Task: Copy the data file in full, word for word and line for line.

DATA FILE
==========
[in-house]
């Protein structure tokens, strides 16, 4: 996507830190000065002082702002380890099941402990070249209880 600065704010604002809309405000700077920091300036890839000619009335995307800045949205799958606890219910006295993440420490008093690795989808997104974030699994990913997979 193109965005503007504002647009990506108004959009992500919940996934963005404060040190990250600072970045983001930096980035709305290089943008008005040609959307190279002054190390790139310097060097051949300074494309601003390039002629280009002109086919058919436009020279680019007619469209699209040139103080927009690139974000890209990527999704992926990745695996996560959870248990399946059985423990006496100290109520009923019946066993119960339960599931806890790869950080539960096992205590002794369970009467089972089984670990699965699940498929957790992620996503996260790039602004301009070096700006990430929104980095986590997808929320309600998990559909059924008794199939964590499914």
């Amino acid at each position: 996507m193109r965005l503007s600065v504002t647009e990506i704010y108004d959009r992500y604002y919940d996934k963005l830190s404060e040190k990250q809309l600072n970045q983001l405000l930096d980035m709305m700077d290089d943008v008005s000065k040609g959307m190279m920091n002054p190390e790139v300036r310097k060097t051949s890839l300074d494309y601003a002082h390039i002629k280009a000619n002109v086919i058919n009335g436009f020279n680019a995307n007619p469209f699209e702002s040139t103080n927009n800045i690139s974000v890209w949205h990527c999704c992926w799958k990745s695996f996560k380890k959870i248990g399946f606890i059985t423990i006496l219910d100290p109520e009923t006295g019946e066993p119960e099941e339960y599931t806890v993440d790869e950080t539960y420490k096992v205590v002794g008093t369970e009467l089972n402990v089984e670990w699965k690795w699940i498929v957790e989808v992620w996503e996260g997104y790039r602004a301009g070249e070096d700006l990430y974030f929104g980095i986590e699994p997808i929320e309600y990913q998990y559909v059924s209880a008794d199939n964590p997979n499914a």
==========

[in-house]
């Protein structure tokens, strides 16, 4: 996507830190000065002082702002380890099941402990070249209880 600065704010604002809309405000700077920091300036890839000619009335995307800045949205799958606890219910006295993440420490008093690795989808997104974030699994990913997979 193109965005503007504002647009990506108004959009992500919940996934963005404060040190990250600072970045983001930096980035709305290089943008008005040609959307190279002054190390790139310097060097051949300074494309601003390039002629280009002109086919058919436009020279680019007619469209699209040139103080927009690139974000890209990527999704992926990745695996996560959870248990399946059985423990006496100290109520009923019946066993119960339960599931806890790869950080539960096992205590002794369970009467089972089984670990699965699940498929957790992620996503996260790039602004301009070096700006990430929104980095986590997808929320309600998990559909059924008794199939964590499914």
């Amino acid at each position: 996507m193109r965005l503007s600065v504002t647009e990506i704010y108004d959009r992500y604002y919940d996934k963005l830190s404060e040190k990250q809309l600072n970045q983001l405000l930096d980035m709305m700077d290089d943008v008005s000065k040609g959307m190279m920091n002054p190390e790139v300036r310097k060097t051949s890839l300074d494309y601003a002082h390039i002629k280009a000619n002109v086919i058919n009335g436009f020279n680019a995307n007619p469209f699209e702002s040139t103080n927009n800045i690139s974000v890209w949205h990527c999704c992926w799958k990745s695996f996560k380890k959870i248990g399946f606890i059985t423990i006496l219910d100290p109520e009923t006295g019946e066993p119960e099941e339960y599931t806890v993440d790869e950080t539960y420490k096992v205590v002794g008093t369970e009467l089972n402990v089984e670990w699965k690795w699940i498929v957790e989808v992620w996503e996260g997104y790039r602004a301009g070249e070096d700006l990430y974030f929104g980095i986590e699994p997808i929320e309600y990913q998990y559909v059924s209880a008794d199939n964590p997979n499914a």